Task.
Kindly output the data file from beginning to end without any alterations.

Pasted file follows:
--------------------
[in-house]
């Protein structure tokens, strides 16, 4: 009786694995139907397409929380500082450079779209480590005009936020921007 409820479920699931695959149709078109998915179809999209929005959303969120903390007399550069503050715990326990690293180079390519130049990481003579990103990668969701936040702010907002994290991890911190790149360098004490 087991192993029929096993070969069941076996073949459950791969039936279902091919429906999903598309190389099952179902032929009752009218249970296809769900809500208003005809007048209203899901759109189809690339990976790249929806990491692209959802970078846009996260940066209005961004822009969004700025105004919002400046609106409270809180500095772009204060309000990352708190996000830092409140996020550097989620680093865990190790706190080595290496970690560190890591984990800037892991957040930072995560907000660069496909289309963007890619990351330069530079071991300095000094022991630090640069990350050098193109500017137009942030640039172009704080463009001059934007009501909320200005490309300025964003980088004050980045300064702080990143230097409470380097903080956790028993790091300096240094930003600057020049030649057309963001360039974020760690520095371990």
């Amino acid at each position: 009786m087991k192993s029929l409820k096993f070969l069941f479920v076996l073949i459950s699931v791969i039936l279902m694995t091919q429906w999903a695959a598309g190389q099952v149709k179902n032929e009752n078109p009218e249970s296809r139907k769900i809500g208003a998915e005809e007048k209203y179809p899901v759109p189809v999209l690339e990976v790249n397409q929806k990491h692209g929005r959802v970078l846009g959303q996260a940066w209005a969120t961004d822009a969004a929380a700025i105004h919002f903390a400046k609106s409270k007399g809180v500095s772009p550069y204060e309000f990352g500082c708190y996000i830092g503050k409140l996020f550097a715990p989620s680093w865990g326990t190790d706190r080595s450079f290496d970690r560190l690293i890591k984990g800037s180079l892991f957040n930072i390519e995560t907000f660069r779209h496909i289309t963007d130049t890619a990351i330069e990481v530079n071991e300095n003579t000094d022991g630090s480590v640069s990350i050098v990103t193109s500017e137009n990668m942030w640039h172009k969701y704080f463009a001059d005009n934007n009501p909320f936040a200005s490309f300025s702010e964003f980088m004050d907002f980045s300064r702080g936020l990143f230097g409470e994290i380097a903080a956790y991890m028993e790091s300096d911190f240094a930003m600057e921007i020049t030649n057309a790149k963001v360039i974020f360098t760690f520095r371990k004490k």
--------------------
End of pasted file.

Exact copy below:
[in-house]
């Protein structure tokens, strides 16, 4: 009786694995139907397409929380500082450079779209480590005009936020921007 409820479920699931695959149709078109998915179809999209929005959303969120903390007399550069503050715990326990690293180079390519130049990481003579990103990668969701936040702010907002994290991890911190790149360098004490 087991192993029929096993070969069941076996073949459950791969039936279902091919429906999903598309190389099952179902032929009752009218249970296809769900809500208003005809007048209203899901759109189809690339990976790249929806990491692209959802970078846009996260940066209005961004822009969004700025105004919002400046609106409270809180500095772009204060309000990352708190996000830092409140996020550097989620680093865990190790706190080595290496970690560190890591984990800037892991957040930072995560907000660069496909289309963007890619990351330069530079071991300095000094022991630090640069990350050098193109500017137009942030640039172009704080463009001059934007009501909320200005490309300025964003980088004050980045300064702080990143230097409470380097903080956790028993790091300096240094930003600057020049030649057309963001360039974020760690520095371990």
């Amino acid at each position: 009786m087991k192993s029929l409820k096993f070969l069941f479920v076996l073949i459950s699931v791969i039936l279902m694995t091919q429906w999903a695959a598309g190389q099952v149709k179902n032929e009752n078109p009218e249970s296809r139907k769900i809500g208003a998915e005809e007048k209203y179809p899901v759109p189809v999209l690339e990976v790249n397409q929806k990491h692209g929005r959802v970078l846009g959303q996260a940066w209005a969120t961004d822009a969004a929380a700025i105004h919002f903390a400046k609106s409270k007399g809180v500095s772009p550069y204060e309000f990352g500082c708190y996000i830092g503050k409140l996020f550097a715990p989620s680093w865990g326990t190790d706190r080595s450079f290496d970690r560190l690293i890591k984990g800037s180079l892991f957040n930072i390519e995560t907000f660069r779209h496909i289309t963007d130049t890619a990351i330069e990481v530079n071991e300095n003579t000094d022991g630090s480590v640069s990350i050098v990103t193109s500017e137009n990668m942030w640039h172009k969701y704080f463009a001059d005009n934007n009501p909320f936040a200005s490309f300025s702010e964003f980088m004050d907002f980045s300064r702080g936020l990143f230097g409470e994290i380097a903080a956790y991890m028993e790091s300096d911190f240094a930003m600057e921007i020049t030649n057309a790149k963001v360039i974020f360098t760690f520095r371990k004490k």